As it took a while to track down a spare cap that would fit the floor bladder valve, I attempted to improvise a cap. This is a handy bodge that I successfully spent a day out on the sea with. If you find yourself looking for something that could suffice in an emergency to give you an inflated and sealed floor bladder, the cork from a bottle of sherry or wine could be a perfect fit! Even to the degree that the cork screws into the valve smoothly and with no mess. (For the sake of accuracy, I had an M&S Jerez sweet sherry bottle handy so having a plastic top on the cork acted as a top to the bung) Of course you have to over-inflate a little and then be quick to seal the valve. Still, it took a full load for seven hours without noticeably losing any air.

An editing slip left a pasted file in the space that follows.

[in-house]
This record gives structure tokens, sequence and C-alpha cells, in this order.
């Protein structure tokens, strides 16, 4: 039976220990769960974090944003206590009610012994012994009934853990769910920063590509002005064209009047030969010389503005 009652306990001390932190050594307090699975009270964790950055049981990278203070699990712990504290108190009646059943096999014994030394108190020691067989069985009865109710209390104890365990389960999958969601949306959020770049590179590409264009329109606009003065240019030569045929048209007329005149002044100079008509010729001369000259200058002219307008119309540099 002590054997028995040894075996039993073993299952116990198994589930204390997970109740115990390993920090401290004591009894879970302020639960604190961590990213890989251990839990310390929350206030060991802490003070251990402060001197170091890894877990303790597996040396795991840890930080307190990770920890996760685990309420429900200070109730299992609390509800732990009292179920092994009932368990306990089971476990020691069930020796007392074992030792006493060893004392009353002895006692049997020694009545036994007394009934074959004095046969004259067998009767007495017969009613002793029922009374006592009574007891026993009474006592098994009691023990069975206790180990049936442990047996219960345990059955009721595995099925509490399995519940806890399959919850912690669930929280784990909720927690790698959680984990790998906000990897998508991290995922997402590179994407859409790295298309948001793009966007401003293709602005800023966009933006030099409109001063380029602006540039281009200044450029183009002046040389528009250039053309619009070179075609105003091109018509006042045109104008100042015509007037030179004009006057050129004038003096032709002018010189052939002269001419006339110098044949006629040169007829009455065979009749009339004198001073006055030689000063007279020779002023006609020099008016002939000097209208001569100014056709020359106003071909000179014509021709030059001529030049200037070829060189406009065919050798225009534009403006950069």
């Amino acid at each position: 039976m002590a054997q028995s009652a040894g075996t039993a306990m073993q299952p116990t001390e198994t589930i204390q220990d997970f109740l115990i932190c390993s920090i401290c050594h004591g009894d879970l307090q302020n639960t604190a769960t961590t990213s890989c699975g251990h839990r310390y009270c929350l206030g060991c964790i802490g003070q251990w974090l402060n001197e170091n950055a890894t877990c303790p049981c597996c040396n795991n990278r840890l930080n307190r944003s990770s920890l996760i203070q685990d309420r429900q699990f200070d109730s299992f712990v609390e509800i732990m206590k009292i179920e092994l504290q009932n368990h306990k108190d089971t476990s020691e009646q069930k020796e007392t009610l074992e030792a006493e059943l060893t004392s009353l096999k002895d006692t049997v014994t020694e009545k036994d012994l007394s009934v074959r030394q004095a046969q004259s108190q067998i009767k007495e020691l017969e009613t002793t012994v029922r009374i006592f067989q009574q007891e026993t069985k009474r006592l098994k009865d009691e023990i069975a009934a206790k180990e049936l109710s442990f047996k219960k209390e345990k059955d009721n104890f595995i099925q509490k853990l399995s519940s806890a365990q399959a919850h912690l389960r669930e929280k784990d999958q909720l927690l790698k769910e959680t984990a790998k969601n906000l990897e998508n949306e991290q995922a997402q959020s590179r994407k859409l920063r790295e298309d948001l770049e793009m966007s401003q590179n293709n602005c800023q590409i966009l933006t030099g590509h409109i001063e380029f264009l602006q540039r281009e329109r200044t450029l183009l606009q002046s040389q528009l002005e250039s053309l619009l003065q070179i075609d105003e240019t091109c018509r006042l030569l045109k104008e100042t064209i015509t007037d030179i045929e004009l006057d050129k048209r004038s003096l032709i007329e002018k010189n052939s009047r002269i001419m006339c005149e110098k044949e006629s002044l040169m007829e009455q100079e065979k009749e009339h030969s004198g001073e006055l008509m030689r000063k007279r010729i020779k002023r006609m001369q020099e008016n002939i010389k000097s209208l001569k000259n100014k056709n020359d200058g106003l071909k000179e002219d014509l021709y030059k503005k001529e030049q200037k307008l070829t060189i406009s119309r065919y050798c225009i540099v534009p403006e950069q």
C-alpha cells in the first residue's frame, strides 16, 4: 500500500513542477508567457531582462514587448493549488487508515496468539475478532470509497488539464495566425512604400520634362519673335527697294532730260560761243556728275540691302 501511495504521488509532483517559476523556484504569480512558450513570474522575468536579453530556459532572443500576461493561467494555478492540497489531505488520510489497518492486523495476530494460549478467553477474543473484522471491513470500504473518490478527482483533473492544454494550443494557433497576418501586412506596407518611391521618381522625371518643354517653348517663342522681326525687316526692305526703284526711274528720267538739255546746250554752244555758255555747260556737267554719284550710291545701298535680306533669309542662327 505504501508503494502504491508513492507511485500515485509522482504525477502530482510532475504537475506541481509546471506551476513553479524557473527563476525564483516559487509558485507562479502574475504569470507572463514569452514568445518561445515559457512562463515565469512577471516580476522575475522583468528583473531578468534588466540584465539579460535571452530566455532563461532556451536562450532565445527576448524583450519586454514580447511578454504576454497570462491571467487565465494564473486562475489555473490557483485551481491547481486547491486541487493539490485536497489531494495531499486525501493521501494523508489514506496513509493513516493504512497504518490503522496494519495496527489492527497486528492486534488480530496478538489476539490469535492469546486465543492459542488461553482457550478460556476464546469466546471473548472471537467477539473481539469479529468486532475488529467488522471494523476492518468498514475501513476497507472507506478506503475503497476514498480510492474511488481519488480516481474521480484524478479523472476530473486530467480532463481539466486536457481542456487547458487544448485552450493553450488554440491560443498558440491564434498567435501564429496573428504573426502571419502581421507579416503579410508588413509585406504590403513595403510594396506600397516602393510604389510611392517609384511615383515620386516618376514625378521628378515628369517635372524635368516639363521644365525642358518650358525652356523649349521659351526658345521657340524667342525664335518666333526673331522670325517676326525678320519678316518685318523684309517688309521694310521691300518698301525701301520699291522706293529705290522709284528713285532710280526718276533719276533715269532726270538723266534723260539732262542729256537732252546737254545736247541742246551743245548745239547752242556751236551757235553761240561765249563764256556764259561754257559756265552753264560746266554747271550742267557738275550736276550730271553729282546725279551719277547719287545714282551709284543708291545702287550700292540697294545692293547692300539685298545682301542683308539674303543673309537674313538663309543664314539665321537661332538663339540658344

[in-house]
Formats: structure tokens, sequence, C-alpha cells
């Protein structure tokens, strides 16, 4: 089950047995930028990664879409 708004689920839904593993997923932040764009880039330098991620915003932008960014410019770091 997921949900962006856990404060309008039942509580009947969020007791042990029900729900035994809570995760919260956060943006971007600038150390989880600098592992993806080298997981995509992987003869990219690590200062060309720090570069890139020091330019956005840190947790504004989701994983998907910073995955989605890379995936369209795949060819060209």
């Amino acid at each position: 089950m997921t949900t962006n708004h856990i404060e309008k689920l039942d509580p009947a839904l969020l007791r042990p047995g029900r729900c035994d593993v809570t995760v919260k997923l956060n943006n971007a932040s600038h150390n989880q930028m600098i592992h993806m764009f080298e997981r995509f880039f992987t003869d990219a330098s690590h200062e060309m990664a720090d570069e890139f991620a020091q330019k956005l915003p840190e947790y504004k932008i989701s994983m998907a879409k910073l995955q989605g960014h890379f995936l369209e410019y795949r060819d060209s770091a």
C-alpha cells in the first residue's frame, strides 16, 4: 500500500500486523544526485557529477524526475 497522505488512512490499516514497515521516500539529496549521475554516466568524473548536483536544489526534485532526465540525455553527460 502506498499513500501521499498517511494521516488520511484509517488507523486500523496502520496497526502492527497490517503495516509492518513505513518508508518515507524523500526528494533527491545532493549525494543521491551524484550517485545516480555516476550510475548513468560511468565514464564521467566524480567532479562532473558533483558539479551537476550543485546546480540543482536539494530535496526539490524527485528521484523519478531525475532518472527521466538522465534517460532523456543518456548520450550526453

The Motor Mount
I’ve taken a few more trips out since the first posting including a day out on the sea. Beyond the homemade nature of the overall rig making it feel precarious (or maybe because I know I made it), even when under a brief full power load from the trolling motor, nothing ever came free or looked to damage the straps or boat structure.
There has been no discernible deformation of the hull as a result of hanging the motor over the side although I haven’t used the motor more than four or five times.
I did note that the two bolts I used to fix the wooden bar to the metal bars had bent a small amount after several trips so I’ll probably try one size larger on the next two test rigs I’m playing with at the moment.
If being more critical, even though the battery and bungees hold the assembly in place, it is obviously not solidly fixed to the kayak and shifts slightly as thrust is applied which makes regular checks to the fixings a consideration. Having a firmer base to fix to, that distributes the thrust evenly to the kayak and perhaps reducing the vibration of the motor (only noticeable if holding to steer for long periods) are my main considerations for improvement.